Using machine or deep learning to predict specific imminent events can be useful for many applications, like predicting the failure of a hard disk or unexpected downtime of a compute node. Such events can be considered anomalies that occur unexpectedly and rarely. Hence, it is a challenge to train machine and deep learning models for these due to lack of appropriate training data.
This course covers three different methods, using XGBoost, Long Short-Term Memory (LSTM), and Autoencoders. For each, detailed hands-on exercises are provided to learn how to use these methods and how to select and pre-process training data for them.
In this workshop, attendees will learn how to:
- Use AI-based predictive maintenance to prevent failures and unplanned downtimes.
- Identify key challenges around detecting anomalies that can lead to costly breakdowns.
- Use time-series data to predict outcomes with XGBoost-based machine learning classification models.
- Use an LSTM-based model to predict equipment failure.
- Use anomaly detection with time-series autoencoders to predict failures when limited failure-example data is available.
This training will be held ONLINE and will NOT be recorded.
Experience with programming in Python and basic experience in training deep neural networks.
NVIDIA developer account is needed prior to the event. Please see the section "Practicalities" below.
Georg Zitzlsberger is a research specialist for Machine and Deep Learning at IT4Innovations. For over four years he has been certified by NVIDIA as a University Ambassador of the NVIDIA Deep Learning Institute (DLI) program. This certification allows him to offer NVIDIA DLI courses to users of IT4Innovations' HPC services. In addition, in collaboration with Bayncore, he was a trainer for Intel HPC and AI workshops and conferences carried out across Europe. He has been contributing to these events, which are held for audiences from industry and academia, for five years. Recently, he also received instructor certifications from Intel for oneAPI related courses.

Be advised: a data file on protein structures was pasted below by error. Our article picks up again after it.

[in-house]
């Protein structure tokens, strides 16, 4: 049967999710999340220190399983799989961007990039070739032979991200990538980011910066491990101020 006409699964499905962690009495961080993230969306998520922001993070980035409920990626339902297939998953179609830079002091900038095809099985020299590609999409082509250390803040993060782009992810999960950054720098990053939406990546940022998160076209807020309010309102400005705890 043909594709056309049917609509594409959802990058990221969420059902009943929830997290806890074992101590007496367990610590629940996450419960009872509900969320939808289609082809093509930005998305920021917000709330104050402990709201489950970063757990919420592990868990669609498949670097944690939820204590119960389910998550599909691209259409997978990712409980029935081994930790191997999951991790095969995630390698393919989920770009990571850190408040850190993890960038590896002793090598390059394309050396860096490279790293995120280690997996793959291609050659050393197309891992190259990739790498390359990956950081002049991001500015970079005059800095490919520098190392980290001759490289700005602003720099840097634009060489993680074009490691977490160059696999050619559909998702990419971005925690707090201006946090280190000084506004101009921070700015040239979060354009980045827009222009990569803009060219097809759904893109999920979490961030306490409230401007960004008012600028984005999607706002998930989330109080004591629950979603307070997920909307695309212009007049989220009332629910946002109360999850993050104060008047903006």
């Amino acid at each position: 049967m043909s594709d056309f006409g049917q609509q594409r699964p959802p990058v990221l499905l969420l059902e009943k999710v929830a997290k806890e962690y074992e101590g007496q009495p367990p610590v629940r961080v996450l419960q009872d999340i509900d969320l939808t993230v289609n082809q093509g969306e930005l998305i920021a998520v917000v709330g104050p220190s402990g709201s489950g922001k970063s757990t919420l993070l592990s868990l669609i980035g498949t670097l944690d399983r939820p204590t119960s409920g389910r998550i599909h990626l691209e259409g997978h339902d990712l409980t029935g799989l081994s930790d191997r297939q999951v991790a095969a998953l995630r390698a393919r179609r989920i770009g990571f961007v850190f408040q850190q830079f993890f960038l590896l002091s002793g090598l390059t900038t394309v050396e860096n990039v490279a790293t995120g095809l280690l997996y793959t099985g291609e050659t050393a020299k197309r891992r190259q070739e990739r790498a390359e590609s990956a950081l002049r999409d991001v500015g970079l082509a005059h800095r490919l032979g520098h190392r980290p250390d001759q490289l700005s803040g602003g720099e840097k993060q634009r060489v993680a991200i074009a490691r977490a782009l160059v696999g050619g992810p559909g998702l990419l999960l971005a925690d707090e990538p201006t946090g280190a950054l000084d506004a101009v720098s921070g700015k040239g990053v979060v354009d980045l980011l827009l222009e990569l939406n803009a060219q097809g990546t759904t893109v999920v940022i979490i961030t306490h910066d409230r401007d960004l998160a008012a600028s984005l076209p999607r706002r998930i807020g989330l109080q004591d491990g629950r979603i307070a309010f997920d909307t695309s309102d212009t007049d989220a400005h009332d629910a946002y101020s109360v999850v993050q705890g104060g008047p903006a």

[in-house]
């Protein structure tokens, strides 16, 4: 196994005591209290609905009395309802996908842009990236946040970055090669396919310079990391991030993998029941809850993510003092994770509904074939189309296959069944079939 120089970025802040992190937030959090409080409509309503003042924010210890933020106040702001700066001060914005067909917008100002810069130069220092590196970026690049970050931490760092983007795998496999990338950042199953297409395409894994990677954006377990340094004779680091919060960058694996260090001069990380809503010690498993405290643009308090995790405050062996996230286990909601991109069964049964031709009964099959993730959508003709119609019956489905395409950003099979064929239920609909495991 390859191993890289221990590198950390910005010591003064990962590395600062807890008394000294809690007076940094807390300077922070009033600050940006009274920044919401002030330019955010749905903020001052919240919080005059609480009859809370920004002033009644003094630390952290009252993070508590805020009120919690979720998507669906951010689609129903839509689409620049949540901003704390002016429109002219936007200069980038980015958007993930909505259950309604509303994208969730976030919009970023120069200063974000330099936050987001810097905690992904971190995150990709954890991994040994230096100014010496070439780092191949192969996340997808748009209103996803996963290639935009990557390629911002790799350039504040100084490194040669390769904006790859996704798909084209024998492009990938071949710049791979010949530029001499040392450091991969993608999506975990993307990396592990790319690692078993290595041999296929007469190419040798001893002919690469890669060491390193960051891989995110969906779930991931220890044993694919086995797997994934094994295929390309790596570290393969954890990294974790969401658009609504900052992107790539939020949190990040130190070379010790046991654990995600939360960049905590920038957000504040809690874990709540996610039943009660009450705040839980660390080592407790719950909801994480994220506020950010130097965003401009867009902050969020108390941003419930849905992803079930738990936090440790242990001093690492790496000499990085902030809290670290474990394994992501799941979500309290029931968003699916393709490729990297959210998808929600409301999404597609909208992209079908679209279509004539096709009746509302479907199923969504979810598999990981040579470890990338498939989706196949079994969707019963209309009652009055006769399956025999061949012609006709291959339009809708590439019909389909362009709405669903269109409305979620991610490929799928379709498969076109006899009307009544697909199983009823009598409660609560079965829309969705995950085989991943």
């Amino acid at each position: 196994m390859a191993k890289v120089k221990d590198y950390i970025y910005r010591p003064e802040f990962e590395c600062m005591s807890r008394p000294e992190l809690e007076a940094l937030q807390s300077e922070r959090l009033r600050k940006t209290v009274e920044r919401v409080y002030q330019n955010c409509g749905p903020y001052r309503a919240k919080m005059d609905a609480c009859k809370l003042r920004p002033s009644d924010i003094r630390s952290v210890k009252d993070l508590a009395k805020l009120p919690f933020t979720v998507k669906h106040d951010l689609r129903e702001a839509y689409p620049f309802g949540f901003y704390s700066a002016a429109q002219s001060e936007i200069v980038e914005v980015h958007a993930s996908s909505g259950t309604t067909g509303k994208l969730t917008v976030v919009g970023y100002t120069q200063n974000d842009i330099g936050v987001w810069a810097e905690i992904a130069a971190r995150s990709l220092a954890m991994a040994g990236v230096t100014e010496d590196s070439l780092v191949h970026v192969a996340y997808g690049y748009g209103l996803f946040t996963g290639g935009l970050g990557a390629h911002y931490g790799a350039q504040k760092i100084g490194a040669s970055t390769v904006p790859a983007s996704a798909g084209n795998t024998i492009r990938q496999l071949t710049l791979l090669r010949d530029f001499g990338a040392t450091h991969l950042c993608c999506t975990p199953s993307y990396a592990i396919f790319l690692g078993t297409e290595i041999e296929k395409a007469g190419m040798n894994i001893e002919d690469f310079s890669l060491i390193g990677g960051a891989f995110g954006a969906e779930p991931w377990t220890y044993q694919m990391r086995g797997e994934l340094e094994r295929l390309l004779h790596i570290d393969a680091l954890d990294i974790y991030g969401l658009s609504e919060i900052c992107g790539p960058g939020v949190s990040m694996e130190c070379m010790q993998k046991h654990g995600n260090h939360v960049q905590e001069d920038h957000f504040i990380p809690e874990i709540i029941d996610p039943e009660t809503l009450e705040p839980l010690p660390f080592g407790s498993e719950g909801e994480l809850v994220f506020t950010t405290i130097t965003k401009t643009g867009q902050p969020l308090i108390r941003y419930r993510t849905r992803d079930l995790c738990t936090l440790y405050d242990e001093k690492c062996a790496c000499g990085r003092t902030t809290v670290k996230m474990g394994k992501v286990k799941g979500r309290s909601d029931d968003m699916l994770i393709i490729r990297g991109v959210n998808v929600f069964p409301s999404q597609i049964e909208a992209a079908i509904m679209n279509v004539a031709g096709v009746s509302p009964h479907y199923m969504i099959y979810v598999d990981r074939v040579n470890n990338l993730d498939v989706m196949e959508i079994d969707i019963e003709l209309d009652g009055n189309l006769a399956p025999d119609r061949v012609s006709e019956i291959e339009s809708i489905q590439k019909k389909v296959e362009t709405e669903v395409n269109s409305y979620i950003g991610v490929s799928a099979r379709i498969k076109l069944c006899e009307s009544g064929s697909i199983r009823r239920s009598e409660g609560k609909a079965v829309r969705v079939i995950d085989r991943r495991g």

This project has received funding from the European High-Performance Computing Joint Undertaking (JU) under grant agreement No 101101903. The JU receives support from the Digital Europe Programme and Germany, Bulgaria, Austria, Croatia, Cyprus, Czech Republic, Denmark, Estonia, Finland, Greece, Hungary, Ireland, Italy, Lithuania, Latvia, Poland, Portugal, Romania, Slovenia, Spain, Sweden, France, Netherlands, Belgium, Luxembourg, Slovakia, Norway, Türkiye, Republic of North Macedonia, Iceland, Montenegro, Serbia. This project has received funding from the Ministry of Education, Youth and Sports of the Czech Republic.
This course was supported by the Ministry of Education, Youth and Sports of the Czech Republic through the e-INFRA CZ (ID:90254).